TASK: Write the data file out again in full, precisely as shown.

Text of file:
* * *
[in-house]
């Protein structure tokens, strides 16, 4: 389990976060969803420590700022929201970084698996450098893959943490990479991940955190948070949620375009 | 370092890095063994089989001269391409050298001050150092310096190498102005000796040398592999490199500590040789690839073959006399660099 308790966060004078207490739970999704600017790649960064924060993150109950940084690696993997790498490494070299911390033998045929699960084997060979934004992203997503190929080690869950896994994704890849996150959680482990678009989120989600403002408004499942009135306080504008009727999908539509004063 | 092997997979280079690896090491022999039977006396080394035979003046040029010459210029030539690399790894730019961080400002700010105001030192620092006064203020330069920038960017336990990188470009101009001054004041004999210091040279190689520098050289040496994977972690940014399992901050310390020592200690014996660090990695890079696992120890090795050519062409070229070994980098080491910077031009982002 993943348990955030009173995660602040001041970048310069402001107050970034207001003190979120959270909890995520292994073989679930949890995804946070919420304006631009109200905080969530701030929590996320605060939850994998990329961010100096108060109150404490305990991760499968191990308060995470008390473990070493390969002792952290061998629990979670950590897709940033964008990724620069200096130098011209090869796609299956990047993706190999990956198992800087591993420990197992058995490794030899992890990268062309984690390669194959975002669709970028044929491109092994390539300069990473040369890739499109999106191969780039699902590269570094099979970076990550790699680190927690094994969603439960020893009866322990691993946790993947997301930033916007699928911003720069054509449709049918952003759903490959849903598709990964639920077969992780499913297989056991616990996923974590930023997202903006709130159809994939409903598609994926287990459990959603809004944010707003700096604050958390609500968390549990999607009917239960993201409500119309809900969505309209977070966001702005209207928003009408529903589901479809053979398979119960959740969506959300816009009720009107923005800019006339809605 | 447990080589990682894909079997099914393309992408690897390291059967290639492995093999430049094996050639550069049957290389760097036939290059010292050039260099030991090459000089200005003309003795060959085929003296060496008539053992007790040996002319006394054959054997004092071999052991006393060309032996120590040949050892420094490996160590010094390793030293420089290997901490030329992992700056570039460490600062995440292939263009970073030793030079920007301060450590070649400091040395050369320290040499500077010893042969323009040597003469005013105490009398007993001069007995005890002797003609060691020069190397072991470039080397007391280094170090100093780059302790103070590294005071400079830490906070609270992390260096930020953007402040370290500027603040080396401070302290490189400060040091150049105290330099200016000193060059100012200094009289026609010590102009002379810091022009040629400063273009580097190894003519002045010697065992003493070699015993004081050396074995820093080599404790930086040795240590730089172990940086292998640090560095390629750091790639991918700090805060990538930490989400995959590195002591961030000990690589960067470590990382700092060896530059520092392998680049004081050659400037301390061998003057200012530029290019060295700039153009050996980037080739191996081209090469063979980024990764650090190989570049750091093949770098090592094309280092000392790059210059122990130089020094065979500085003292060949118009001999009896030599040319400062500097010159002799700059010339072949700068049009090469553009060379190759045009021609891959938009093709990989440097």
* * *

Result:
[in-house]
């Protein structure tokens, strides 16, 4: 389990976060969803420590700022929201970084698996450098893959943490990479991940955190948070949620375009 | 370092890095063994089989001269391409050298001050150092310096190498102005000796040398592999490199500590040789690839073959006399660099 308790966060004078207490739970999704600017790649960064924060993150109950940084690696993997790498490494070299911390033998045929699960084997060979934004992203997503190929080690869950896994994704890849996150959680482990678009989120989600403002408004499942009135306080504008009727999908539509004063 | 092997997979280079690896090491022999039977006396080394035979003046040029010459210029030539690399790894730019961080400002700010105001030192620092006064203020330069920038960017336990990188470009101009001054004041004999210091040279190689520098050289040496994977972690940014399992901050310390020592200690014996660090990695890079696992120890090795050519062409070229070994980098080491910077031009982002 993943348990955030009173995660602040001041970048310069402001107050970034207001003190979120959270909890995520292994073989679930949890995804946070919420304006631009109200905080969530701030929590996320605060939850994998990329961010100096108060109150404490305990991760499968191990308060995470008390473990070493390969002792952290061998629990979670950590897709940033964008990724620069200096130098011209090869796609299956990047993706190999990956198992800087591993420990197992058995490794030899992890990268062309984690390669194959975002669709970028044929491109092994390539300069990473040369890739499109999106191969780039699902590269570094099979970076990550790699680190927690094994969603439960020893009866322990691993946790993947997301930033916007699928911003720069054509449709049918952003759903490959849903598709990964639920077969992780499913297989056991616990996923974590930023997202903006709130159809994939409903598609994926287990459990959603809004944010707003700096604050958390609500968390549990999607009917239960993201409500119309809900969505309209977070966001702005209207928003009408529903589901479809053979398979119960959740969506959300816009009720009107923005800019006339809605 | 447990080589990682894909079997099914393309992408690897390291059967290639492995093999430049094996050639550069049957290389760097036939290059010292050039260099030991090459000089200005003309003795060959085929003296060496008539053992007790040996002319006394054959054997004092071999052991006393060309032996120590040949050892420094490996160590010094390793030293420089290997901490030329992992700056570039460490600062995440292939263009970073030793030079920007301060450590070649400091040395050369320290040499500077010893042969323009040597003469005013105490009398007993001069007995005890002797003609060691020069190397072991470039080397007391280094170090100093780059302790103070590294005071400079830490906070609270992390260096930020953007402040370290500027603040080396401070302290490189400060040091150049105290330099200016000193060059100012200094009289026609010590102009002379810091022009040629400063273009580097190894003519002045010697065992003493070699015993004081050396074995820093080599404790930086040795240590730089172990940086292998640090560095390629750091790639991918700090805060990538930490989400995959590195002591961030000990690589960067470590990382700092060896530059520092392998680049004081050659400037301390061998003057200012530029290019060295700039153009050996980037080739191996081209090469063979980024990764650090190989570049750091093949770098090592094309280092000392790059210059122990130089020094065979500085003292060949118009001999009896030599040319400062500097010159002799700059010339072949700068049009090469553009060379190759045009021609891959938009093709990989440097």